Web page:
I'm Lindsay Ferrier, a Nashville wife and mother with a passion for family travel, (mostly) healthy cooking, exploring Tennessee, and raising kids without losing my mind in the process. This is where I share my discoveries with you, along with occasional deep thoughts, pop culture tangents and a sprinkling of snark.
November 15, 2017
I saw Les Misérables for the first time on a French class field trip when I was in 7th grade — and I was smitten. Looking back, there are a couple of reasons why this became the PLAY OF ALL PLAYS for me that night. For one thing, I was heavily involved in musical theater, and had been all my life. Seeing Broadway-caliber actors live was hugely inspiring. More importantly, though, our teacher had prepared us for what we were about to see. As it turns out, this is key to enjoying the play, whether you’re a kid or an adult.
Les Miserables is 2 hours and 55 minutes long, so younger children are probably not going to be able to sit through it. I’d recommend it for ages ten and up, and even then only if they can sit quietly — There are some really pivotal scenes in which the audience will be sitting completely still and you definitely don’t want your kid to be that one person whispering and unwrapping candy! It’s also important for both kids and adults to approach this play more as a modern-day opera than as a typical Broadway play. When we go to an opera, we always read through the storyline ahead of time so that we can enjoy the music and have a sense of the storyline unfolding before us. Do the same for Les Misérables and you will enjoy it far more than if you go not having any idea of what’s going to happen.
I took my 10 and 13-year-olds to see Les Misérables and they both loved it, but I know that if I hadn’t told them the story ahead of time –and talked through it and answered their questions at intermission — they would have had a very different reaction. I really loved discussing the play with them because it gave me a chance to tell them all about the French Revolution and the unrest in the city between rich and poor after that time. It’s important to note that Les Misérables documents an uprising that actually took place after the French Revolution and ended in defeat — You can read all about it here. That said, you can talk about how emotions from the French Revolution would have carried over and fomented insurrections like the one in the play.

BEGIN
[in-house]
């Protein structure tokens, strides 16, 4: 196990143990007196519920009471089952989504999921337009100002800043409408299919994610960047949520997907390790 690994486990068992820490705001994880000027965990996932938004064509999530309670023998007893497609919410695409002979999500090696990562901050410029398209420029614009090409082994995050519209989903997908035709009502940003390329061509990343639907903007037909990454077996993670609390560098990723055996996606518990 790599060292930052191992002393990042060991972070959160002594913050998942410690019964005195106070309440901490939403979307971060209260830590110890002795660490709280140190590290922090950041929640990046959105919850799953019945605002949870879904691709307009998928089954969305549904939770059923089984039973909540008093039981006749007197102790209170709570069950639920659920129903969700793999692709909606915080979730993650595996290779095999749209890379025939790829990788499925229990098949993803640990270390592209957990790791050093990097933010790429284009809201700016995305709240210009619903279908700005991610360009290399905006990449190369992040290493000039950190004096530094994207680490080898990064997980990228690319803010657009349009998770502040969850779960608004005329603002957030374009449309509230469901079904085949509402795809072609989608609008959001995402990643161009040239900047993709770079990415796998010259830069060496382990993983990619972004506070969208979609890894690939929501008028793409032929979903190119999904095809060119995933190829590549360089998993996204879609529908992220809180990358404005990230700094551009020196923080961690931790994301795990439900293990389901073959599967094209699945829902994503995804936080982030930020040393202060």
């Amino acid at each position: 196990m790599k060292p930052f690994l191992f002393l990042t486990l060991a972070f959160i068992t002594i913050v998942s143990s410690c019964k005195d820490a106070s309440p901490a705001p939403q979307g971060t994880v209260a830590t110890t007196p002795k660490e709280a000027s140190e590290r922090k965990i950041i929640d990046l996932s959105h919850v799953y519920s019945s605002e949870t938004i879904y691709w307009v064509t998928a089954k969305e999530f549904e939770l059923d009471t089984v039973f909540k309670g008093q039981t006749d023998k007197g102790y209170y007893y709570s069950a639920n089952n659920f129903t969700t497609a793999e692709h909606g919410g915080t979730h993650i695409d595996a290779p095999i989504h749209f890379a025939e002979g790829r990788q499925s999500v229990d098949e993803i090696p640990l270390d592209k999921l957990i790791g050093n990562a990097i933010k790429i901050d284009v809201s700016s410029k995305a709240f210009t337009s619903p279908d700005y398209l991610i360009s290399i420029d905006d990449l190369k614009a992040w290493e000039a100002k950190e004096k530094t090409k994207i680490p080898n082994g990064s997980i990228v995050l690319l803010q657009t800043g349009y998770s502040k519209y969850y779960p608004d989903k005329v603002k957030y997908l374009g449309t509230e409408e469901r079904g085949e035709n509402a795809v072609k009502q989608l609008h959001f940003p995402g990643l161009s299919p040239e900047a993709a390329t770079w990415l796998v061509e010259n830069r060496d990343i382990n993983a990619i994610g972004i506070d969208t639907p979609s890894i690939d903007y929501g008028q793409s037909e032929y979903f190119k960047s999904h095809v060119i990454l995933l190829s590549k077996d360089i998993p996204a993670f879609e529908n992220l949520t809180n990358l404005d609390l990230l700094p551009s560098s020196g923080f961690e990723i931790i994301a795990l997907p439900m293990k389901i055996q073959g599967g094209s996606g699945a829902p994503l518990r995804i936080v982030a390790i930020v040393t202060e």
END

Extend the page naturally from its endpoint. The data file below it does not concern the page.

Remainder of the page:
Just as compelling are the moral issues up for discussion in the play. I love the battle of emotions between the convict Jean Valjean and Inspector Javert. Jean Valjean does wrong according to law several times in order to do right, while Javert believes following the letter of the law at all times is the only proper way. Who’s right? It’s a good question for kids to sort through and try to answer. We also see the characters make sacrifices for those they love over and over again, even when it costs them dearly. There are a whole lot of intricate emotional dilemmas going on in this play, and much to discuss.
As for sensitive subject matter, there are several deaths, including the death of a child, as well as a few curse words and a scene involving 19th century streetwalkers peddling their wares. This scene is bawdy but very much PG-13, and it all went right over my 10-year-old son’s head.
Once your children are prepared, they’ll be able to enjoy the absolutely stunning music, the world-class singing and acting, and the stirring emotion that make Les Misérables a sell-out play even now. I have no doubt my kids will want to see it again the very next time it comes to our town.